ireland IlvaLasmane Satini

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Capital city: Dublin Bordering countries: United Kingdom Area: 7o 273 km2 Population: 3 797 000 Government: parlamentary republic Oficial language: irish Nationality: the irish (98%) Religion: Chatolic(88%), Anglican (3%), other (9%) Currency unit: irish pound (IEP)


Other cities: Slaigo, Kaslbar, Golvej, Shenon, Tinaga, Kork, Vaitgeit, Voterford, Veksford, Portdaur, Dandolk...


Ireland is internationally known for its traditional music, which has remained vibrant throughout the 20th century, when many other traditional forms worldwide lost popularity to pop music. In spite of emigration and a well-developed connection to music imported from Britain and the United States, Irish music has kept many of its traditional aspects; indeed, it has itself influenced many forms of music, such as country and roots music in the USA, which in turn have greatly influenced rock music in the 20th century. It has occasionally also been modernised, however, and fused with rock and roll, punk rock and other genres. Some of these fusion artists have attained mainstream success, at home and abroad. (One example of a traditional song that has received exposure as the result of being recorded by pop and rock artists is "She Moved Through the Fair".)


During the 1970s and 1980s, the distinction between traditional and rock musicians became blurred, with many individuals regularly crossing over between these styles of playing as a matter of course. This trend can be seen more recently in the work of bands and individuals like U2, Horslips, Clannad, The Cranberries, The Corrs, Van Morrison, Thin Lizzy, Ciarán Farrell, Sinéad O'Connor, My Bloody Valentine, Rory Gallagher, Republic of Loose ,The Pogues and Westlife


Nevertheless, Irish music has shown an immense inflation of popularity with many attempting to return to their roots. There are also contemporary music groups that stick closer to a traditional sound, including Altan, Danú, Déanta, Lúnasa, Kíla,Noel Shine and Mary Greene, and Border Collies. Others incorporate multiple cultures in a fusion of style, such as Afro Celt Sound System and Loreena McKennitt. In addition to folk music, Ireland also has a rich store of contemporary classical music. However, contemporary classical music has no impact, and very little exposure in Ireland itself, and therefore abroad.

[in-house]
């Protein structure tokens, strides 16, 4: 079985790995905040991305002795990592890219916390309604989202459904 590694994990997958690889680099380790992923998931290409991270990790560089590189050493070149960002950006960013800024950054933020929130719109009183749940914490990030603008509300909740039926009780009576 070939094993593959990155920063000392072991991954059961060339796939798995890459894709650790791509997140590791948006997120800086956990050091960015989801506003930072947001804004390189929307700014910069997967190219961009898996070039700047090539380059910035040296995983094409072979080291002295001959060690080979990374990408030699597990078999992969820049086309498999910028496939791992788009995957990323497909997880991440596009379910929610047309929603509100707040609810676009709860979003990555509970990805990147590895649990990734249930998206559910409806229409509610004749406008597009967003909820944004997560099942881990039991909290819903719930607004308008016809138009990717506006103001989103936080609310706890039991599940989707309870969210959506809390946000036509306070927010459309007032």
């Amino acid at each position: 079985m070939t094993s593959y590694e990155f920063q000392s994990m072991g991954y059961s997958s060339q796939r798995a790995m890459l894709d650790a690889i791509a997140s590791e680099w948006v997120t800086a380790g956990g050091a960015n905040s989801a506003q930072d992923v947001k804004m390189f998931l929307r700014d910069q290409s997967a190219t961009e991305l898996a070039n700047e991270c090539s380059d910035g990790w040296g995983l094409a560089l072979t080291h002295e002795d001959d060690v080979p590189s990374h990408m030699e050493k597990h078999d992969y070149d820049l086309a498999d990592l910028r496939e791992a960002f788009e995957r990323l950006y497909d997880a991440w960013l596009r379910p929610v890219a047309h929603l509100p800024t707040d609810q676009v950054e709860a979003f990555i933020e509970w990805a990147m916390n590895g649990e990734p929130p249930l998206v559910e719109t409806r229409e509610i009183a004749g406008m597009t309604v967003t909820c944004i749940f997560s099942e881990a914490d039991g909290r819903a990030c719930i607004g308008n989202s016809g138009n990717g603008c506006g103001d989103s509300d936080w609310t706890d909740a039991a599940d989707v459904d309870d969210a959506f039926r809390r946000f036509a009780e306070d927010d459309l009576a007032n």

. Anúna is an Irish choral group that came to world prominence through its involvement with the Riverdance phenomenon in the mid 1990s. In 1987 Dublin composer Michael McGlynn founded An Uaithne, a name which describes the three ancient types of Celtic music, Suantraí (lullaby), Geantraí (happy song) and Goltraí (lament). One of the group's primary aims was to explore and redefine this music, and also to perform McGlynn's own original works and his arrangements of medieval and traditional Irish music.


Think Irish food is all about overcooked meats and mounds of potatoes? Don't believe such blarney. In the last decade, the Emerald Isle has made a giant gastronomic leap. A new crop of young chefs are turning high-quality, homegrown ingredients into sophisticated and unique meals, and new restaurants are popping up all the time. See for yourself what's brewing in the modern Irish kitchen--it's a lot more than corned beef and cabbage.


Battle of Clontarf - In 1014, the greatest battle of early Irish history. one of Brian Boru's last victories. Saints and Scholars - An introduction to the history of Ireland, from the pagan Celtic age to the fifth century when St Patrick converted Ireland to Christianity. The Normans - Invasion of Normans, Welshmen and Flemings in 1169 to colonise unconquered Ireland. Flight of the Earls- Departure in 1607 of Irish Catholic aristocracy unwilling to accept sovereignty of English Queen. Oliver Cromwell - The arrival of fanatical English Protestant Cromwell in 1649. The Battle of the Boyne - William of Orange defeated King James II at the Boyne in 1690. The date is still commemorated throughout Northern Ireland today by marches, murals and graffiti. Grattan's Parliament - Irish parliament which sat in Dublin from 1782-1800 and looked after economic and political interests of the Anglo-Irish aristocracy. The 1798 Rebellion - The Society of United Irishmen was founded in Belfast in 1791. Catholic Emancipation - Early nineteenth century campaign championed by Daniel O'Connell and members of parliament to end penal laws and legislative discrimination against Catholics.


The Great Famine - The famine began in 1845 and transformed Irish social history as millions of impoverished peasants starved or were forced to emigrate. The Fenian Movement - In 1848, a small group of revolutionaries known as Young Ireland launched an ill-prepared uprising which was quickly quelled. Home Rule - William Ewart Gladstone became British prime minister in 1868. "My mission is to pacify Ireland", he immediately affirmed. Ulster Will Fight - Within Ireland, the strongest opposition to home rule came from the Protestants of Ulster. They formed a majority in the northern province, but a minority within the island. The 1641 rebellion had induced a siege mentality which was reinforced during the struggle between William of Orange and James II. The Easter Rising - Easter is a significant time in Ireland, both for religious and political reasons. We present an account of the 1916 Rising, from A Little History of Ireland. Independence - The principal beneficiary of the 1916 rising was Sinn Fein (Ourselves Alone), a political movement founded in 1905 by Arthur Griffith.

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